In April 2019, an anthology of contemporary Scottish writing is among 42 projects to share £800,000 of Open Project Funding from Creative Scotland.
Canongate Books has received funding to produce Antlers of Water, the first ever anthology of contemporary Scottish writing on nature and the environment. Writers from across the country, who are committed to the conservation of natural world are being invited to contribute prose, poetry, photography and hybrid forms of writing.
The Nairn Book and Arts Festival has received funding towards this year’s event, enabling the Festival to develop its existing programme. It will offer talks and readings by well-established, nationally known authors, new writers and local writers, and simultaneously translated Gaelic language author events. In addition, this year, the Festival will feature drama, film visual arts exhibitions and creative workshops for people of all ages, and an outdoors open mic session for teens.
Read the full CS press release.
Scotland’s crime writing festival, Bloody Scotland is among the 40 projects that share over £700,000 of Open Project Funding in May 2019
Bloody Scotland has received funding for this year’s edition taking place in Stirling from 20-22 September 2019. The annual festival furthers the development of Scottish crime writing by bringing together leading Scottish and international writers, showcasing debut voices, encouraging new writing and introducing the best of the genre to audiences and readers. In addition to the festival events catering mainly for adult readers, the festival intends to repeat the successful 2018 and 2017 initiative to take events to local primary and secondary schools, for both children and young adult readers.
The McIlvanney Prize given each year for the Best Scottish Crime Novel of the year will be joined in 2019 by a new prize for the Best Scottish Debut Novel.
Bob McDevitt, Director, Bloody Scotland said: “I am once again looking forward to the three-day celebration that is Bloody Scotland; from the Torchlight procession on the opening night via the football match, a ceilidh, a quiz and many excellent panels and individual author events it should be a memorable long weekend.”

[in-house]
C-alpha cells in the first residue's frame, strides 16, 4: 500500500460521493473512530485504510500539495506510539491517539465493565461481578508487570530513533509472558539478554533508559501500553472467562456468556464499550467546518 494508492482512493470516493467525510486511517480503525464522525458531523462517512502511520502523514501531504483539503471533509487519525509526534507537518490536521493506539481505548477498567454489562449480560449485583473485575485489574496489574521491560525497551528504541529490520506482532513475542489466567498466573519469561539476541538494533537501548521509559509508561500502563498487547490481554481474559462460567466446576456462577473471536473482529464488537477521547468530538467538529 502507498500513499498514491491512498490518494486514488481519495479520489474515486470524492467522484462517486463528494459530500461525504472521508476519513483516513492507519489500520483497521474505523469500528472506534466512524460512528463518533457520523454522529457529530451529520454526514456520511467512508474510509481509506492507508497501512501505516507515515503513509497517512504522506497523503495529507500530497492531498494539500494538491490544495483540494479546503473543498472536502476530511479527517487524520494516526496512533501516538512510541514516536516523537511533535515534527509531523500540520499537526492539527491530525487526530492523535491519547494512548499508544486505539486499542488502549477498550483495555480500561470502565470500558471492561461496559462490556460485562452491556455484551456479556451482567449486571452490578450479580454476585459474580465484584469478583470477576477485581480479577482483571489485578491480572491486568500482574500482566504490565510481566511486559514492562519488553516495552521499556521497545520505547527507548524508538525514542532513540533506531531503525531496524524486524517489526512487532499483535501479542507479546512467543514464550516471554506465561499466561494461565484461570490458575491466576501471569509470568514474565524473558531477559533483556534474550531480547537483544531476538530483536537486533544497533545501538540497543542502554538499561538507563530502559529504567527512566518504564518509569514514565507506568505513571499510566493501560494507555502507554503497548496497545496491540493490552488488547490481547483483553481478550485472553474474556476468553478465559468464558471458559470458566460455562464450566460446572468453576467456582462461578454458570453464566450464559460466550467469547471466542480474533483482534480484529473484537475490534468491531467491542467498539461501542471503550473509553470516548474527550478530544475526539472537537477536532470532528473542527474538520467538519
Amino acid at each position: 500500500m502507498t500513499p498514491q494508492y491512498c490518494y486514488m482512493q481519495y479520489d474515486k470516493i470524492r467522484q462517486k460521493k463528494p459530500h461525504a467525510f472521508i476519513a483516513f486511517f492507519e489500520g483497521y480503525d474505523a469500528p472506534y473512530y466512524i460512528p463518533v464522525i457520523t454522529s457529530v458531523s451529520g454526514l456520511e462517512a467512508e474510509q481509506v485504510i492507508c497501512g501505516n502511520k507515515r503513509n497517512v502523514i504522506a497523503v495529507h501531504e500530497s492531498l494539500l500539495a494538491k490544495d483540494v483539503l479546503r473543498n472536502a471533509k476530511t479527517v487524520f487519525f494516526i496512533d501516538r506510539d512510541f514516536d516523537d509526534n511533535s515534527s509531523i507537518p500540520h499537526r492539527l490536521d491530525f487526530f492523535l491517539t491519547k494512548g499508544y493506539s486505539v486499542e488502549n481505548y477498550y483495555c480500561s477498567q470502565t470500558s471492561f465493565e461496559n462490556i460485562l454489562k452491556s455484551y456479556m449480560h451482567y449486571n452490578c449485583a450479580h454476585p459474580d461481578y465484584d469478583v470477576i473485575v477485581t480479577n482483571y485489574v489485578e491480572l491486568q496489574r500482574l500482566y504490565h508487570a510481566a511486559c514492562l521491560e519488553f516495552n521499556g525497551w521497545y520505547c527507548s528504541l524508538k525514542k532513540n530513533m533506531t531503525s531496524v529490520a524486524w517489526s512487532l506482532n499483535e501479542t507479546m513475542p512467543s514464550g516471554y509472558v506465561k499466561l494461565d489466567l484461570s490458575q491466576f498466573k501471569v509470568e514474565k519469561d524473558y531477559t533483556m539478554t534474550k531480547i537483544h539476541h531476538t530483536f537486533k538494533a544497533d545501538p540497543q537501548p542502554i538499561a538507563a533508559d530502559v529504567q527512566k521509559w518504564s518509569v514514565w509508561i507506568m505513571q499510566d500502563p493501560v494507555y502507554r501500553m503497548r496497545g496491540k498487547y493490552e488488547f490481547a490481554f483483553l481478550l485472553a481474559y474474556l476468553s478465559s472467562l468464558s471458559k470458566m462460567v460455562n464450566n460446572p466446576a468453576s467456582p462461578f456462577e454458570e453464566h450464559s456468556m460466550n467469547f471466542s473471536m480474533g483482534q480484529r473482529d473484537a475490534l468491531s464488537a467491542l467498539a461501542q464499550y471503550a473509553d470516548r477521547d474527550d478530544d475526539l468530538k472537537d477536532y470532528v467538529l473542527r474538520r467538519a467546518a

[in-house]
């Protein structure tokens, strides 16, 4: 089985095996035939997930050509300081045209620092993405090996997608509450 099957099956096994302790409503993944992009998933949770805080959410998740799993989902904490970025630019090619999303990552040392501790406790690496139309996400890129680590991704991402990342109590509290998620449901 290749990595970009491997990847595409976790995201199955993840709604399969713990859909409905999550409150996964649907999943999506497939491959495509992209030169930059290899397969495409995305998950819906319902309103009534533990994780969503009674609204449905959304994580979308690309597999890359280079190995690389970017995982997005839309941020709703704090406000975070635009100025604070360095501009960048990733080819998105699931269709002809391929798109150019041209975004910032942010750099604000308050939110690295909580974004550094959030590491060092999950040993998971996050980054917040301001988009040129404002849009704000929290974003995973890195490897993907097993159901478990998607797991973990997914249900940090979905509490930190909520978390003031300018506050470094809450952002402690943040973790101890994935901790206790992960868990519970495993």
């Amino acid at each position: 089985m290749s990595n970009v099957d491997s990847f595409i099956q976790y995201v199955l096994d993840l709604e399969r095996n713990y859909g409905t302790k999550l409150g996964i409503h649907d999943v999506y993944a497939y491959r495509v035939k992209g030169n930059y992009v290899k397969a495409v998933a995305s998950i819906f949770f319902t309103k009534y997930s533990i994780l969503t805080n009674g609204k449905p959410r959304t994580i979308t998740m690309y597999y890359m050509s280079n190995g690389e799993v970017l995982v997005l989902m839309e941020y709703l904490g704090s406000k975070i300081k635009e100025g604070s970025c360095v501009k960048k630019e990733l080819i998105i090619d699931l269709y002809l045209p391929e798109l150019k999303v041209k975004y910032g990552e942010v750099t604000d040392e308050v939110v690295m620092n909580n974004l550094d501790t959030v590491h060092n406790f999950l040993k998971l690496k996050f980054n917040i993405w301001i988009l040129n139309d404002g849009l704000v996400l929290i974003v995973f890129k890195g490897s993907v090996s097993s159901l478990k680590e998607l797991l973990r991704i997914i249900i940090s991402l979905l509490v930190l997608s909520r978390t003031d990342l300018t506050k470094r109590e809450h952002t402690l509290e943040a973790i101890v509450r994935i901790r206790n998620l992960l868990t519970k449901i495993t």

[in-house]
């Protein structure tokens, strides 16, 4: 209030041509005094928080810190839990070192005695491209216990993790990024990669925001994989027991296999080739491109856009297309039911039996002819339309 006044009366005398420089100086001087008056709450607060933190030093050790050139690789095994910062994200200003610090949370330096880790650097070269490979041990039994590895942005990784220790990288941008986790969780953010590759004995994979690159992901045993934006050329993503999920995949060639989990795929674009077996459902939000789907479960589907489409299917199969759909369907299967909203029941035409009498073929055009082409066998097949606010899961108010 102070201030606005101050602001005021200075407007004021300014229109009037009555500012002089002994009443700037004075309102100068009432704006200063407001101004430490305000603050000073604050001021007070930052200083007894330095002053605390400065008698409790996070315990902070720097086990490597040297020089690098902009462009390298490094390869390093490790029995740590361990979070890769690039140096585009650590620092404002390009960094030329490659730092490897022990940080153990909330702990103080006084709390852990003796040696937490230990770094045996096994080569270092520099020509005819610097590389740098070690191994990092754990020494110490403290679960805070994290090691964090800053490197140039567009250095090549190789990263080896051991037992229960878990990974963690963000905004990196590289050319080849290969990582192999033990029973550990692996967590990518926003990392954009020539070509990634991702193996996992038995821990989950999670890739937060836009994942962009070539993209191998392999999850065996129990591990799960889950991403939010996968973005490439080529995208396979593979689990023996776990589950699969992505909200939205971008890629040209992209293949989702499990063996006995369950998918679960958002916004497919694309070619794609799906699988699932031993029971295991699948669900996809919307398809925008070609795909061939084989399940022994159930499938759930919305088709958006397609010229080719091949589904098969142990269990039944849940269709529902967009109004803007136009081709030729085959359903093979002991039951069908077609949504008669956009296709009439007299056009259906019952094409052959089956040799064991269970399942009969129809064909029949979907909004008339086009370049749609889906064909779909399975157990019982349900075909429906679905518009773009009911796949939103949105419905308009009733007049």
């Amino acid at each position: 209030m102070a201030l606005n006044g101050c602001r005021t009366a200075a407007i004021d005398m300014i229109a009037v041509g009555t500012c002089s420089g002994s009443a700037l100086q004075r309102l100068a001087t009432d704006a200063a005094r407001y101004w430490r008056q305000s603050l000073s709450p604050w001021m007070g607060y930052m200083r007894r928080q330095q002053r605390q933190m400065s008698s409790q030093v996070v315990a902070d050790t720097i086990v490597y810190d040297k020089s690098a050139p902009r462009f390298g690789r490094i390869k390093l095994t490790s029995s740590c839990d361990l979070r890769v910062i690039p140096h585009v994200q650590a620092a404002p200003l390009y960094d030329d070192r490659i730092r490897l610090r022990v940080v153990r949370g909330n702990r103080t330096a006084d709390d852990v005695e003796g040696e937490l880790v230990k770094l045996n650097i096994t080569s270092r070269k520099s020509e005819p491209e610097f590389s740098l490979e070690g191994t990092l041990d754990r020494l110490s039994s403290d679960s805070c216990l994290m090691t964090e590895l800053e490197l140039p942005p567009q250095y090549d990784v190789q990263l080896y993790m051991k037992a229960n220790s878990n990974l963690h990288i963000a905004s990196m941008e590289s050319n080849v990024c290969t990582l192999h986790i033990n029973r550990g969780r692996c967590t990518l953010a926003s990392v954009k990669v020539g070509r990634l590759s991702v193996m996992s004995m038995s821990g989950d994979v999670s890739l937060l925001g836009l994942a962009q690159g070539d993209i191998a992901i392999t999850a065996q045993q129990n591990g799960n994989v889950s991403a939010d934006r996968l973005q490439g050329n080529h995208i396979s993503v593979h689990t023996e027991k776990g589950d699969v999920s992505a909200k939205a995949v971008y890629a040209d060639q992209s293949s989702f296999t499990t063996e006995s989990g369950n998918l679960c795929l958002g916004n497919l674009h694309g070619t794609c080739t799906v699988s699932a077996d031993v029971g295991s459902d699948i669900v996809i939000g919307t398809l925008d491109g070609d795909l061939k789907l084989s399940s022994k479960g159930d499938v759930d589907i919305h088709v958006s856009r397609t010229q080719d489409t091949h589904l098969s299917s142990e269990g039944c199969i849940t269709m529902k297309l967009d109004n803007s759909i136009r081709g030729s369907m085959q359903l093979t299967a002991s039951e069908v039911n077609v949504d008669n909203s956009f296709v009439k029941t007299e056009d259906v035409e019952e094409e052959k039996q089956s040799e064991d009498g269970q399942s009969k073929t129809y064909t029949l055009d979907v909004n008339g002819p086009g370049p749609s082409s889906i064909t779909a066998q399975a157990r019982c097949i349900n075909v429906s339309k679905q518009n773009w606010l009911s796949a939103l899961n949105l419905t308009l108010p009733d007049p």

Read the full CS press release.
June 27, 2019
£1.2million of National Lottery Funding has been awarded through Creative Scotland Open Project Funding in May 2018.
54 recipients received between £1,457 and £90,000, supporting individual artists, musicians, writers, theatre makers, festivals and organisations working across the arts, screen and creative industries.
Congratulations to the following organisations and individuals receiving funding in May 2018 for Literature:
Bloody Scotland, the Caledonian Crime Writing Festival (21-23 September 2018) has received funding towards its programme. The annual festival furthers the development of Scottish crime writing by bringing together leading Scottish and international writers, showcasing debut voices, encouraging new writing and introducing the best of the genre to audiences and readers.
Glasgow-based publisher Vagabond Voices has received funding towards its 2018-19 publishing programme. This will include a series of books over a wide range of activities, to help authors of innovative and non-genre works to start or re-establish their literary careers.
For funding information on the other cultural sectors, read the announcement on Creative Scotland’s website.
June 29, 2018
Congratulations to Denise Mina who won the Bloody Scotland McIlvanney Prize Scottish Crime Book of the Year 2017 for The Long Drop.
It is the first time a woman has won the award.
The award was announced last night (Friday 8 September 2017) at the opening night of Bloody Scotland – Scotland’s international Crime Writing Festival – which runs from 8-10 September 2017 at venues in Stirling.
Lee Randall, chair of the judges said:
“The Long Drop by Denise Mina transports us back to dark, grimy Glasgow, telling the social history of a particular strata of society via the grubby, smokey pubs favoured by crooks and chancers. She takes us into the courtroom, as well, where Manuel acted as his own lawyer, and where hoards of women flocked daily, to watch the drama play out.
Full of astute psychological observations, this novel’s not only about what happened in the 1950s, but about storytelling itself. It shows how legends grow wings, and how memories shape-shift and mark us.
For my money this is one of the books of 2017 — in any genre.”
Information and photo courtesy of Bloody Scotland.
September 9, 2017